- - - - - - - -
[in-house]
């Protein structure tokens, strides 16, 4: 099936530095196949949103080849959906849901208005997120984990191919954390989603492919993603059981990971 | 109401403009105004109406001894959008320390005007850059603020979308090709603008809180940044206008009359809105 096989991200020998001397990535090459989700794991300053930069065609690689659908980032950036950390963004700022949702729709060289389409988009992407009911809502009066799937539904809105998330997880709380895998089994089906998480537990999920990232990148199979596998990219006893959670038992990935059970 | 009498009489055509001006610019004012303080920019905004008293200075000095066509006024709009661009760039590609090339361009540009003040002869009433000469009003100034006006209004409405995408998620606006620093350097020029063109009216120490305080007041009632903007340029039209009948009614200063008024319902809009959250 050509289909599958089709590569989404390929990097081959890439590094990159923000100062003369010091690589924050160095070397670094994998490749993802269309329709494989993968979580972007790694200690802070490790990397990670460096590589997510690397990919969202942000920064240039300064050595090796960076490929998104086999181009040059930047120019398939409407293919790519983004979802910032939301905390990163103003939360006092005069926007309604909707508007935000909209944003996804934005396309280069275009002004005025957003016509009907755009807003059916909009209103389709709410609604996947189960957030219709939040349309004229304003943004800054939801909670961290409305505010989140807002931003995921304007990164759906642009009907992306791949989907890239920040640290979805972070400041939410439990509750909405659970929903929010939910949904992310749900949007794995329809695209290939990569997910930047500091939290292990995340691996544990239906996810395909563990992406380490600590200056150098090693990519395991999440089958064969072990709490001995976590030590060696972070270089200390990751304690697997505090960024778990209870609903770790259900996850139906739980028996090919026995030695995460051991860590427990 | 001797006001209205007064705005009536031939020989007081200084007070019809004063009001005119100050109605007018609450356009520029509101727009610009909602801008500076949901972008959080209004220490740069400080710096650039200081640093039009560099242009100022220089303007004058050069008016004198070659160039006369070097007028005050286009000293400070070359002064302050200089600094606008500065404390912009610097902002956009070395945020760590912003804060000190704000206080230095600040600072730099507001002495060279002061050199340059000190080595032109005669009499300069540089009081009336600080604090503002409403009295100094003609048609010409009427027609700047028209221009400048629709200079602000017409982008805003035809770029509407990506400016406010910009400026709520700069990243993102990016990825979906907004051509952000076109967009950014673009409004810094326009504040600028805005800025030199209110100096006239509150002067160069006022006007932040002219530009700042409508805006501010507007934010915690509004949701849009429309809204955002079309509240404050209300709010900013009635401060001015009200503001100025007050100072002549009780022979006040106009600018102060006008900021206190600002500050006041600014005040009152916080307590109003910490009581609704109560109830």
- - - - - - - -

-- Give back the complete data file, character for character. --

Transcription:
[in-house]
């Protein structure tokens, strides 16, 4: 099936530095196949949103080849959906849901208005997120984990191919954390989603492919993603059981990971 | 109401403009105004109406001894959008320390005007850059603020979308090709603008809180940044206008009359809105 096989991200020998001397990535090459989700794991300053930069065609690689659908980032950036950390963004700022949702729709060289389409988009992407009911809502009066799937539904809105998330997880709380895998089994089906998480537990999920990232990148199979596998990219006893959670038992990935059970 | 009498009489055509001006610019004012303080920019905004008293200075000095066509006024709009661009760039590609090339361009540009003040002869009433000469009003100034006006209004409405995408998620606006620093350097020029063109009216120490305080007041009632903007340029039209009948009614200063008024319902809009959250 050509289909599958089709590569989404390929990097081959890439590094990159923000100062003369010091690589924050160095070397670094994998490749993802269309329709494989993968979580972007790694200690802070490790990397990670460096590589997510690397990919969202942000920064240039300064050595090796960076490929998104086999181009040059930047120019398939409407293919790519983004979802910032939301905390990163103003939360006092005069926007309604909707508007935000909209944003996804934005396309280069275009002004005025957003016509009907755009807003059916909009209103389709709410609604996947189960957030219709939040349309004229304003943004800054939801909670961290409305505010989140807002931003995921304007990164759906642009009907992306791949989907890239920040640290979805972070400041939410439990509750909405659970929903929010939910949904992310749900949007794995329809695209290939990569997910930047500091939290292990995340691996544990239906996810395909563990992406380490600590200056150098090693990519395991999440089958064969072990709490001995976590030590060696972070270089200390990751304690697997505090960024778990209870609903770790259900996850139906739980028996090919026995030695995460051991860590427990 | 001797006001209205007064705005009536031939020989007081200084007070019809004063009001005119100050109605007018609450356009520029509101727009610009909602801008500076949901972008959080209004220490740069400080710096650039200081640093039009560099242009100022220089303007004058050069008016004198070659160039006369070097007028005050286009000293400070070359002064302050200089600094606008500065404390912009610097902002956009070395945020760590912003804060000190704000206080230095600040600072730099507001002495060279002061050199340059000190080595032109005669009499300069540089009081009336600080604090503002409403009295100094003609048609010409009427027609700047028209221009400048629709200079602000017409982008805003035809770029509407990506400016406010910009400026709520700069990243993102990016990825979906907004051509952000076109967009950014673009409004810094326009504040600028805005800025030199209110100096006239509150002067160069006022006007932040002219530009700042409508805006501010507007934010915690509004949701849009429309809204955002079309509240404050209300709010900013009635401060001015009200503001100025007050100072002549009780022979006040106009600018102060006008900021206190600002500050006041600014005040009152916080307590109003910490009581609704109560109830």